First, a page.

A plan to add carbon capture to a proposed LNG export terminal is being met with local opposition. Members of the largely Latino community in and around Brownsville have long opposed the planned Rio Grande LNG terminal proposed by the energy firm NextDecade. Now the community is shifting its attention to the project’s new carbon capture plan. “The community sees it as farce. Rio Grande LNG is trying to label themselves as environmentally friendly, but we know it’s environmental injustice to our community,” said Bekah Hinojosa, an organizer with the Sierra Club’s Beyond Dirty Fuels campaign who lives in the area. “It’s still going to release toxic emissions into our communities. It’s still going to damage ecosystems, threatening our way of life, and public safety.” (NextDecade did not respond to a request for comment.)
The carbon capture projects will be all but impossible without federal subsidies, and President Joe Biden’s inner circle has already signaled support for the plans. A recent Department of Energy press release stated that the administration “is looking closely at carbon capture and sequestration technology, which would take emissions from LNG plants and other facilities, move them by pipeline and then inject them underground.”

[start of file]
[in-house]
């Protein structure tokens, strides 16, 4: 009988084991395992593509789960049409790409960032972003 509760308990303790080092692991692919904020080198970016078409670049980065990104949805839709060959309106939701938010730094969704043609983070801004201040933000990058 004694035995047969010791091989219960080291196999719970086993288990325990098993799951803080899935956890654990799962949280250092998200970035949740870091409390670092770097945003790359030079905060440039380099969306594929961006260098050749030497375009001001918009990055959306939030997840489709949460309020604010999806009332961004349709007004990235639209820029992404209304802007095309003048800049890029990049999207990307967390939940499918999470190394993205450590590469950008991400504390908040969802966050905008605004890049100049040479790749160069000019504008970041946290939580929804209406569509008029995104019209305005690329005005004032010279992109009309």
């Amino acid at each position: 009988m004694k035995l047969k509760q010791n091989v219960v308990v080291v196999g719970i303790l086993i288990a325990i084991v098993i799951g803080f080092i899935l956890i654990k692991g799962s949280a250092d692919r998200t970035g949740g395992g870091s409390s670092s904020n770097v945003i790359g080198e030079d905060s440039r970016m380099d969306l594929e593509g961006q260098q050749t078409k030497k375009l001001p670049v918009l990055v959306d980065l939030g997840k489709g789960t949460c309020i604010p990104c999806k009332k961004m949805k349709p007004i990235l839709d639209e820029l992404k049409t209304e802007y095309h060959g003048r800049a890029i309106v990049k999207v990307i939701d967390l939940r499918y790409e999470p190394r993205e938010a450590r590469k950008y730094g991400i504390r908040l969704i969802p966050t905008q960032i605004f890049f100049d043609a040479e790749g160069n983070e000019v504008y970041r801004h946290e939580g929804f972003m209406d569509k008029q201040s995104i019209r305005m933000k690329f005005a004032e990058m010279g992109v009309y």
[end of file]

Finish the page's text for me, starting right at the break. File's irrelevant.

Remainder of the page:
With Biden betting his climate legacy on infrastructure legislation, the LNG industry may soon be poised to take advantage of new federal backing for its greenwashing marketing ploy — and at least one company is already vying for an existing Biden-backed subsidy.
The Biden administration has touted upcoming federal infrastructure legislation, expected to advance in Congress in the next few weeks, as a vehicle for addressing climate change. How the final bill ends up, though, will be hammered out behind closed doors. Such scenarios are historically fertile terrain for carbon capture policy, which has flourished in part because of its position as a bipartisan climate approach that the fossil fuel industry supports.
Biden’s proposals for the legislation include a clean energy standard, investment in infrastructure to support electric vehicles, and the elimination of billions of dollars in fossil fuel subsidies — but also support for carbon capture and storage. Climate advocates note that the carbon capture proposals amount to new federal assistance to fossil fuel companies. “The Biden administration has put together a budget and policy priorities for the fiscal year 2022 that include massive subsidies for carbon capture and storage,” said Jim Walsh, senior energy policy analyst at Food & Water Watch.
Biden’s budget would extend a tax subsidy for companies that implement carbon capture, known as 45Q, moving the expiration dates back six years to 2031 and providing $6 billion in extra funding.